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Just as the expanding scope of rock radio required a category known as "classic rock," so has indie rock sufficiently grown up to demand a similar classification. "Classic indie-rock" as we'll call it, cuts off somewhere just before the Pixies, Pavement and Nirvana groundswells of the early '90s, delineating the era of what we once called "college rock.

It's this strain of indie-rock that's most recalled during repeated spins of Portastatic's The Summer of the Shark. There is absolutely nothing wrong with that, of course, if you discount the fact that Portastatic is the long-running side project of Superchunk's Mac McCaughan. If you do, then the bar for listener expectations rests a bit higher than the lazy summer-afternoon melodies and basement practice-room strumming that give Shark its foundation. Gone, for instance, are the deep Tropicalia immersions of 2001's Looking for Leonard soundtrack.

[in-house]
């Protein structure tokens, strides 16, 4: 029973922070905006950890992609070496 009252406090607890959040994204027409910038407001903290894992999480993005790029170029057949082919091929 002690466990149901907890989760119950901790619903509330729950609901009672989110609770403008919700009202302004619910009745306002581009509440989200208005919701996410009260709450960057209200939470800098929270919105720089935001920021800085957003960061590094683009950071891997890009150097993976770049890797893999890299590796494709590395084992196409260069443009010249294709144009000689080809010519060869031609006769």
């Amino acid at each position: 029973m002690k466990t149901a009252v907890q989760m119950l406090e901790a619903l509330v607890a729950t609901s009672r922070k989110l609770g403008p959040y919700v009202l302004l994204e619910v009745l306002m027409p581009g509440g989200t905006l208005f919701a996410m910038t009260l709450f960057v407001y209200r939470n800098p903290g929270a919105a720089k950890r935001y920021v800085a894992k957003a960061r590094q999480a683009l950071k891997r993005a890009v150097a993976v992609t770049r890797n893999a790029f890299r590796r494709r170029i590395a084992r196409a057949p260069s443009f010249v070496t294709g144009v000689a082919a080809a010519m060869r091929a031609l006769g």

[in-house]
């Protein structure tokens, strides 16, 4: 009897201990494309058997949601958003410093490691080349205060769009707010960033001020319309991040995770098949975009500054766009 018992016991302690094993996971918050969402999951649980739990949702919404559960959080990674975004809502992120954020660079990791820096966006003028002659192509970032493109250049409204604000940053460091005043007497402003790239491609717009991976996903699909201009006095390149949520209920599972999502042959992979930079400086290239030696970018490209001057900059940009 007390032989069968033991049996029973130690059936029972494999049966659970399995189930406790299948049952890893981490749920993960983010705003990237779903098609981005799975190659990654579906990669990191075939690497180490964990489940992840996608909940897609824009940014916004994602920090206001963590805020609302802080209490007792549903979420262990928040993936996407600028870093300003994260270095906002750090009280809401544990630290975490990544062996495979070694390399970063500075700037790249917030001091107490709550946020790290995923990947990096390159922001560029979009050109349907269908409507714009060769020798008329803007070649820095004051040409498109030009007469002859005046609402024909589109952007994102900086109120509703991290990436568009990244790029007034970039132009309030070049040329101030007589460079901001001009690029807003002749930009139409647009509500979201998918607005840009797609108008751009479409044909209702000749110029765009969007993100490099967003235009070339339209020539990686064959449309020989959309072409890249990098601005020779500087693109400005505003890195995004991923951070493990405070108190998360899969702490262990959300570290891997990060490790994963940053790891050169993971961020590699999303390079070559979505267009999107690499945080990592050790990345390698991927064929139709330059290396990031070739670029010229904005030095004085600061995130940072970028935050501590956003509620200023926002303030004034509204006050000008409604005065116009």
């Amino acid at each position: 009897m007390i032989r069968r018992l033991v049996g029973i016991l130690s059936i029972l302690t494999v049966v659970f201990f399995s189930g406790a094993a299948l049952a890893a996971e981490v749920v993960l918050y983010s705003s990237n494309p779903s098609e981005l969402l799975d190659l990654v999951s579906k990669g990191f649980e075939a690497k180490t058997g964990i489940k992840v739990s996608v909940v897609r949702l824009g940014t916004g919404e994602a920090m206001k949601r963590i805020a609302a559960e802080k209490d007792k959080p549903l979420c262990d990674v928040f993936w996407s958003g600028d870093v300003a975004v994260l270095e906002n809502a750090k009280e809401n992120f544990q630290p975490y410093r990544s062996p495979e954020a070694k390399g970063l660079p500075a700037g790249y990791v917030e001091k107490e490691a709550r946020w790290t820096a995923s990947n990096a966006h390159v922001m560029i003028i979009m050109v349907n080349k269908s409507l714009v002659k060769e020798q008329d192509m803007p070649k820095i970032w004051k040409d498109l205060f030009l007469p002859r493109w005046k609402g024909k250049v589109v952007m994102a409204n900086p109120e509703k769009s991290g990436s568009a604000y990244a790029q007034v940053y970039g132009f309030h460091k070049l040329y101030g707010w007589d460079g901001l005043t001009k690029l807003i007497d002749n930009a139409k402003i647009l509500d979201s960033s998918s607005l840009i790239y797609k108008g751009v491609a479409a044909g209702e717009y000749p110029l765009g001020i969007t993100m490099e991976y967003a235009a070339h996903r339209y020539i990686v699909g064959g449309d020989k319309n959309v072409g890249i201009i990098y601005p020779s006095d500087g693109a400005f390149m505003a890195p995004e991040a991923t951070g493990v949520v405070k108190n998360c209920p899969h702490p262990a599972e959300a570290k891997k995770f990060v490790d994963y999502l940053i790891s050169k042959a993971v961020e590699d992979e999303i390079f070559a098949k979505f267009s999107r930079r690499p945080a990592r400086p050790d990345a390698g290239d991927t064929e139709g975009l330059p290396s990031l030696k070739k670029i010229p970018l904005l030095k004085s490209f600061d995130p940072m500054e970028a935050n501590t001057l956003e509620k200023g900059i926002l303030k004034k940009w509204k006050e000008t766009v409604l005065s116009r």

Gone, in fact, are any traces of progression. Yes, Shark boasts Portastatic's familiar skewed time signatures and intermittent squeaks and squalls. But by now, those touches are as comfortable as a late-'80s Grapes of Wrath tour shirt. The murky instrumental "Through a Rainy Lens" aside, there's little on Shark that suggests the pathfinding spirit of '90s indie-rock, much less of the 21st century. For every rocking "Drill Me," Shark offers hummable alt-pop structures ("Chesapeake," "Don't Disappear" and "Noisy Night"). Pleasurable listens, even if they're a tad too evocative of an era long past, back before "alt" and "indie" became acceptable musical prefixes.


Portastatic plays Fri., June 13, at the Earl. $6.

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